Schools can't keep up with inclusion for all

19th January 2001 at 00:00
Not all schools are up to implementing the Executive's inclusion policy, a leading educational psychologist and local authority policy-maker has warned.

Bryan Kirkaldy told a conference organised by Equity, the pressure group for integration in mainstream education: "Not all schools are equally capable of taking on the task ahead. We need therefore to find ways of helping and supporting them to make sure they can indeed work with the whole population of children."

Mr Kirkaldy, former chair of the Association of Scottish Principal Educational Psychologists, who is on secondment to Fife Council as a services manager, said there had to be a measure of the level of "satisfaction of the experience of school education as well as the numbers of disputes between families, schools and authorities and how they are resolved".

The 20-year-old record of need was outdated, Mr Kirkaldy said. It led to an adversarial appeals system for settling disputes, usually centring on the refusal of authorities to recognise a child's special needs. "We need to modernise that. The step forward needs to be mediation."

Mr Kirkaldy also suggested that the definition of "special educational needs" should be broad enough to encompass children in care, travellers' children, those with English as a second language and the seriously or chronically sick. "There is as whole population, too, who are disadvantaged in terms of literacy and numeracy bcause of their socio-economic background," he said.

"Individual educational planning" was the key in providing for special needs, underpinned by early intervention, as young as one or two years of age."There should be no such thing as a waiting list. Needs should be anticipated," Mr Kirkaldy argued.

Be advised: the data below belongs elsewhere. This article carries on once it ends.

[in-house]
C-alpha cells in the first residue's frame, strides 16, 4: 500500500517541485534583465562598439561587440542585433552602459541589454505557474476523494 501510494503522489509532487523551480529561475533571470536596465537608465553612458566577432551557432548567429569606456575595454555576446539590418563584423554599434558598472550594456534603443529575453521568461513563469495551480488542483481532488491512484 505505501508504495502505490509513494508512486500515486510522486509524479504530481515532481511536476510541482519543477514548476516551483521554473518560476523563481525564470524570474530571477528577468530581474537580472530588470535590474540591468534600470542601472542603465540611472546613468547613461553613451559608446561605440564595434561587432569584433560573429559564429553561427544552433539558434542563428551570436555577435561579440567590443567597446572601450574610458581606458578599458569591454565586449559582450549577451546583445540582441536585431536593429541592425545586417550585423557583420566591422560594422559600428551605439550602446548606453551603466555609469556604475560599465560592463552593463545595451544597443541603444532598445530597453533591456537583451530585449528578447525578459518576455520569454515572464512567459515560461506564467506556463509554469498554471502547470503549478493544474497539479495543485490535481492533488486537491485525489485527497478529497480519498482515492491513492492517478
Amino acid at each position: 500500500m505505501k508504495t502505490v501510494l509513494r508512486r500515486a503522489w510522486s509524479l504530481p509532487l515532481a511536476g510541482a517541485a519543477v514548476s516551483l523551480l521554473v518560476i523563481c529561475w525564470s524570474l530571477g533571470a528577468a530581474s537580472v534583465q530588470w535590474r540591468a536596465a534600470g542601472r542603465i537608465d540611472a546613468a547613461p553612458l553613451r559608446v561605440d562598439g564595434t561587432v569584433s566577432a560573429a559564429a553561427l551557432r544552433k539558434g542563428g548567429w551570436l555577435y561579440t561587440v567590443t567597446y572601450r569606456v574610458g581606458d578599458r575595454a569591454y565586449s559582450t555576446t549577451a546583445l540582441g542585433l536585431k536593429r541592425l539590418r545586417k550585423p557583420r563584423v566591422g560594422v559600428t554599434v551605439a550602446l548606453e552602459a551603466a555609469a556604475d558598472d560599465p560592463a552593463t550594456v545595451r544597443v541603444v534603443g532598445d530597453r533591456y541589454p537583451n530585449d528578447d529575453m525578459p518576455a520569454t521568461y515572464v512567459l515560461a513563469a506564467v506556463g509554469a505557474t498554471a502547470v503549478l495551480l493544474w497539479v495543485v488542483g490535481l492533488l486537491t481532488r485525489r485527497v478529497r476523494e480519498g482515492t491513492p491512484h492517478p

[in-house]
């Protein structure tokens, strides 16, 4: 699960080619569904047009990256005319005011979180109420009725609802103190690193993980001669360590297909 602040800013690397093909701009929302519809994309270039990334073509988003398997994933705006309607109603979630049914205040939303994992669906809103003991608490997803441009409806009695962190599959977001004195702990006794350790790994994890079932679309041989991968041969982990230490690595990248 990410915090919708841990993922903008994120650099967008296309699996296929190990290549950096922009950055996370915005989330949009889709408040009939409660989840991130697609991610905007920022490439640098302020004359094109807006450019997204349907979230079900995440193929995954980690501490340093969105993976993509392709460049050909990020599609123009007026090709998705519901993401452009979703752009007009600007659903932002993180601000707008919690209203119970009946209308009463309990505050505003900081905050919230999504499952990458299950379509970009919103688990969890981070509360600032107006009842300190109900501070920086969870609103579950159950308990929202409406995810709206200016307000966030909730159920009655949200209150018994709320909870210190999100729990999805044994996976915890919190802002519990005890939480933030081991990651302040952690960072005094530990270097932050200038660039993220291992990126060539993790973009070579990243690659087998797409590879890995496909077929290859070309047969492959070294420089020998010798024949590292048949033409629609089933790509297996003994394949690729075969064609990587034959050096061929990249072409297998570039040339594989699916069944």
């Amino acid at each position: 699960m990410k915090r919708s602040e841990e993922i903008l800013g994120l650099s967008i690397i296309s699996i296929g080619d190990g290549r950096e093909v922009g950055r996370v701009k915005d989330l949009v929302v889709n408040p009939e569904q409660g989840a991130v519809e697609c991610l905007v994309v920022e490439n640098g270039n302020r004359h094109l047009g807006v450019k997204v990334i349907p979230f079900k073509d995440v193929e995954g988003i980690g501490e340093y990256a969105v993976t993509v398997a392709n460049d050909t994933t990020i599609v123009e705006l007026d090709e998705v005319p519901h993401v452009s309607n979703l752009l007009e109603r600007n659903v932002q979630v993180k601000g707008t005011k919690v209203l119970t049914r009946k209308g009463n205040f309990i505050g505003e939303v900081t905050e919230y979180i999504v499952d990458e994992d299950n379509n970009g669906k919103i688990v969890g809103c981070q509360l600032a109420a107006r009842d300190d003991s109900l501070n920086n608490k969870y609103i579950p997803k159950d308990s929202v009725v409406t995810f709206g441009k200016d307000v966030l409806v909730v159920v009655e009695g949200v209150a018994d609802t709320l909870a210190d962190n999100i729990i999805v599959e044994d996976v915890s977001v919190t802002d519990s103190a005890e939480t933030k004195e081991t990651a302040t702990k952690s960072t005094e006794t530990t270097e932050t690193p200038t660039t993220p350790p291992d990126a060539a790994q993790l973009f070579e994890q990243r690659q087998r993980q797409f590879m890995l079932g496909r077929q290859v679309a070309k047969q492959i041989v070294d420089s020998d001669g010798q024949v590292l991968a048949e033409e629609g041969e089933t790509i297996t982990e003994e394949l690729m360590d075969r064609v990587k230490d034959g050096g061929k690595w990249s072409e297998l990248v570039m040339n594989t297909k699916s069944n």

Veronica Rankin, equality officer with the Educational Institute of Scotland, said resources were the key. "It is ridiculous that children in one authority cannot have the same provision as a child in another authority with the same special needs." Too often "agreed plans" between parents and the local authority were not translated into practice.

Teacher training was vital. "There should not just be one or two committed individuals in a school. This has to cut right across the staff."

Nicol Stephen, Deputy Minister for Education, reminded delegates that the Executive is allocating pound;5 million a year for staff development. It has also provided pound;12 million over two years to help improve physical access to buildings, specialist equipment and new technology, and to recruit additional staff.

Yet, according to an Italian father of two children with special needs, Scotland still has a long way to go. Enrico Barone, who lives in Glasgow, said: "Italian society is much more inclusive. People with Down's syndrome are expected by the time they leave school to be independent enough to look for jobs themselves."


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